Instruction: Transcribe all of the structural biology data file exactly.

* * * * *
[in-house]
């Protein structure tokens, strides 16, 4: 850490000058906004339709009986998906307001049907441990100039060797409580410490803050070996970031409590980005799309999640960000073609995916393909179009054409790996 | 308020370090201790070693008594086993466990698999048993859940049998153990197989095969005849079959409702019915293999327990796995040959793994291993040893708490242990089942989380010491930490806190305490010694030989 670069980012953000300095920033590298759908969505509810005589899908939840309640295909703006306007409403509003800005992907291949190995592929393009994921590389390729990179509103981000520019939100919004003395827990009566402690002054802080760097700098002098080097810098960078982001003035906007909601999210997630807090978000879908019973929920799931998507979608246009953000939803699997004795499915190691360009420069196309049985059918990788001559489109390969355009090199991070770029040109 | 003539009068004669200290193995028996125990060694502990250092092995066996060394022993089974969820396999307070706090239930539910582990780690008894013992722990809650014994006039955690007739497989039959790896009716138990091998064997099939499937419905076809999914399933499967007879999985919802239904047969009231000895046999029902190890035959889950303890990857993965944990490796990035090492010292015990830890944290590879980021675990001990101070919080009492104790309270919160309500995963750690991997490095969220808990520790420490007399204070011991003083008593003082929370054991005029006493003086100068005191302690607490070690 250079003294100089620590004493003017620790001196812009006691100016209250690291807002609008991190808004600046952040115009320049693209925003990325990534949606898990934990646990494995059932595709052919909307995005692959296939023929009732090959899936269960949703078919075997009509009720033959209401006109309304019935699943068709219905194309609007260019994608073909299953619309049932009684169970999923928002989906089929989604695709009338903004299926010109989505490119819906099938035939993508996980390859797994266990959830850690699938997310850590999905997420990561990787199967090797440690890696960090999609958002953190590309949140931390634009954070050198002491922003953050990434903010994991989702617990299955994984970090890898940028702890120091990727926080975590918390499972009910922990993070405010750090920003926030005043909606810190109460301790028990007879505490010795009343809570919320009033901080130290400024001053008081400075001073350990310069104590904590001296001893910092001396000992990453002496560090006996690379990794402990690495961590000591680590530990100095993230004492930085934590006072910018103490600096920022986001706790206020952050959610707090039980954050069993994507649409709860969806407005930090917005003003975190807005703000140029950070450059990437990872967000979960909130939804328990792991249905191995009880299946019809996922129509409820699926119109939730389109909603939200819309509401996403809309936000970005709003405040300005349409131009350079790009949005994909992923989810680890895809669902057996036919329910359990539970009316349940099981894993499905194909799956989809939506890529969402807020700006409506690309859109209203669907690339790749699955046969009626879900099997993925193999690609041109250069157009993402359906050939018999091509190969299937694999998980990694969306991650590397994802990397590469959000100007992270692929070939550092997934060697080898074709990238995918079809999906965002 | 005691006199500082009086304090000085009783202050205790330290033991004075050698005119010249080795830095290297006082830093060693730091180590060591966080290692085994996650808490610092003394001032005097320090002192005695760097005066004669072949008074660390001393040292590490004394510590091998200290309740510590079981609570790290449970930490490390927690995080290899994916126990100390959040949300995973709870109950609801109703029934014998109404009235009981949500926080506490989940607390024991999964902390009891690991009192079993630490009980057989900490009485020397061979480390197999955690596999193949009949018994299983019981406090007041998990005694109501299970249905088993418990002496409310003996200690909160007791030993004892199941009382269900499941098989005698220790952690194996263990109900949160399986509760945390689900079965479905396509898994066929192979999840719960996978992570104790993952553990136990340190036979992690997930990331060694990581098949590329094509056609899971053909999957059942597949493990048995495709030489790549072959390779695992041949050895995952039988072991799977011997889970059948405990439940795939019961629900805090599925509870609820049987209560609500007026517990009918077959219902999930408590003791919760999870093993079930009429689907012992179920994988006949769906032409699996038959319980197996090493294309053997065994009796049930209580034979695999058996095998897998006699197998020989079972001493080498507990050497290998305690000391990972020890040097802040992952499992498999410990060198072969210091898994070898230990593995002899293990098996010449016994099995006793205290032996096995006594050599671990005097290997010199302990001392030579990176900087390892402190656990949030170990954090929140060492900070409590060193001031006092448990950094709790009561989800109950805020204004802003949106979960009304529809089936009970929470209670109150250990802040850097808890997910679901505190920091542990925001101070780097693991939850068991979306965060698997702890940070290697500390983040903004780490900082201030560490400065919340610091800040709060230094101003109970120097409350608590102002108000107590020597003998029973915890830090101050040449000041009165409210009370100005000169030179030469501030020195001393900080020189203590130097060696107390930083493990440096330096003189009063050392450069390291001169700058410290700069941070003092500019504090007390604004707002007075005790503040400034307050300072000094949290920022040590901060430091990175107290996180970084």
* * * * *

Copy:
[in-house]
């Protein structure tokens, strides 16, 4: 850490000058906004339709009986998906307001049907441990100039060797409580410490803050070996970031409590980005799309999640960000073609995916393909179009054409790996 | 308020370090201790070693008594086993466990698999048993859940049998153990197989095969005849079959409702019915293999327990796995040959793994291993040893708490242990089942989380010491930490806190305490010694030989 670069980012953000300095920033590298759908969505509810005589899908939840309640295909703006306007409403509003800005992907291949190995592929393009994921590389390729990179509103981000520019939100919004003395827990009566402690002054802080760097700098002098080097810098960078982001003035906007909601999210997630807090978000879908019973929920799931998507979608246009953000939803699997004795499915190691360009420069196309049985059918990788001559489109390969355009090199991070770029040109 | 003539009068004669200290193995028996125990060694502990250092092995066996060394022993089974969820396999307070706090239930539910582990780690008894013992722990809650014994006039955690007739497989039959790896009716138990091998064997099939499937419905076809999914399933499967007879999985919802239904047969009231000895046999029902190890035959889950303890990857993965944990490796990035090492010292015990830890944290590879980021675990001990101070919080009492104790309270919160309500995963750690991997490095969220808990520790420490007399204070011991003083008593003082929370054991005029006493003086100068005191302690607490070690 250079003294100089620590004493003017620790001196812009006691100016209250690291807002609008991190808004600046952040115009320049693209925003990325990534949606898990934990646990494995059932595709052919909307995005692959296939023929009732090959899936269960949703078919075997009509009720033959209401006109309304019935699943068709219905194309609007260019994608073909299953619309049932009684169970999923928002989906089929989604695709009338903004299926010109989505490119819906099938035939993508996980390859797994266990959830850690699938997310850590999905997420990561990787199967090797440690890696960090999609958002953190590309949140931390634009954070050198002491922003953050990434903010994991989702617990299955994984970090890898940028702890120091990727926080975590918390499972009910922990993070405010750090920003926030005043909606810190109460301790028990007879505490010795009343809570919320009033901080130290400024001053008081400075001073350990310069104590904590001296001893910092001396000992990453002496560090006996690379990794402990690495961590000591680590530990100095993230004492930085934590006072910018103490600096920022986001706790206020952050959610707090039980954050069993994507649409709860969806407005930090917005003003975190807005703000140029950070450059990437990872967000979960909130939804328990792991249905191995009880299946019809996922129509409820699926119109939730389109909603939200819309509401996403809309936000970005709003405040300005349409131009350079790009949005994909992923989810680890895809669902057996036919329910359990539970009316349940099981894993499905194909799956989809939506890529969402807020700006409506690309859109209203669907690339790749699955046969009626879900099997993925193999690609041109250069157009993402359906050939018999091509190969299937694999998980990694969306991650590397994802990397590469959000100007992270692929070939550092997934060697080898074709990238995918079809999906965002 | 005691006199500082009086304090000085009783202050205790330290033991004075050698005119010249080795830095290297006082830093060693730091180590060591966080290692085994996650808490610092003394001032005097320090002192005695760097005066004669072949008074660390001393040292590490004394510590091998200290309740510590079981609570790290449970930490490390927690995080290899994916126990100390959040949300995973709870109950609801109703029934014998109404009235009981949500926080506490989940607390024991999964902390009891690991009192079993630490009980057989900490009485020397061979480390197999955690596999193949009949018994299983019981406090007041998990005694109501299970249905088993418990002496409310003996200690909160007791030993004892199941009382269900499941098989005698220790952690194996263990109900949160399986509760945390689900079965479905396509898994066929192979999840719960996978992570104790993952553990136990340190036979992690997930990331060694990581098949590329094509056609899971053909999957059942597949493990048995495709030489790549072959390779695992041949050895995952039988072991799977011997889970059948405990439940795939019961629900805090599925509870609820049987209560609500007026517990009918077959219902999930408590003791919760999870093993079930009429689907012992179920994988006949769906032409699996038959319980197996090493294309053997065994009796049930209580034979695999058996095998897998006699197998020989079972001493080498507990050497290998305690000391990972020890040097802040992952499992498999410990060198072969210091898994070898230990593995002899293990098996010449016994099995006793205290032996096995006594050599671990005097290997010199302990001392030579990176900087390892402190656990949030170990954090929140060492900070409590060193001031006092448990950094709790009561989800109950805020204004802003949106979960009304529809089936009970929470209670109150250990802040850097808890997910679901505190920091542990925001101070780097693991939850068991979306965060698997702890940070290697500390983040903004780490900082201030560490400065919340610091800040709060230094101003109970120097409350608590102002108000107590020597003998029973915890830090101050040449000041009165409210009370100005000169030179030469501030020195001393900080020189203590130097060696107390930083493990440096330096003189009063050392450069390291001169700058410290700069941070003092500019504090007390604004707002007075005790503040400034307050300072000094949290920022040590901060430091990175107290996180970084």